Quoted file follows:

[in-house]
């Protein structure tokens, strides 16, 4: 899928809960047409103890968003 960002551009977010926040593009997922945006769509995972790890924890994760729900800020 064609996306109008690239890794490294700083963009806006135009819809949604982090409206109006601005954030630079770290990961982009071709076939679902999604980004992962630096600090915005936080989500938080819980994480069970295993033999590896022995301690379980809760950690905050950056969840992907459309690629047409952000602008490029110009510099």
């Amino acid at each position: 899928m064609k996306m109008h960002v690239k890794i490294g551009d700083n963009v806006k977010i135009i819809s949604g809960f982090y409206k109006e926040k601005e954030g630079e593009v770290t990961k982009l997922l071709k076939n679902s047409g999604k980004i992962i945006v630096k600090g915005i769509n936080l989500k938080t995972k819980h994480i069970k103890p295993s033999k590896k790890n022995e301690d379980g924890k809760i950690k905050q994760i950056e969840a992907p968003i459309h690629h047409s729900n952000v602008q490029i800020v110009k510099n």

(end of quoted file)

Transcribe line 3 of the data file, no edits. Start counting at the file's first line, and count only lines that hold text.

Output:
């Amino acid at each position: 899928m064609k996306m109008h960002v690239k890794i490294g551009d700083n963009v806006k977010i135009i819809s949604g809960f982090y409206k109006e926040k601005e954030g630079e593009v770290t990961k982009l997922l071709k076939n679902s047409g999604k980004i992962i945006v630096k600090g915005i769509n936080l989500k938080t995972k819980h994480i069970k103890p295993s033999k590896k790890n022995e301690d379980g924890k809760i950690k905050q994760i950056e969840a992907p968003i459309h690629h047409s729900n952000v602008q490029i800020v110009k510099n």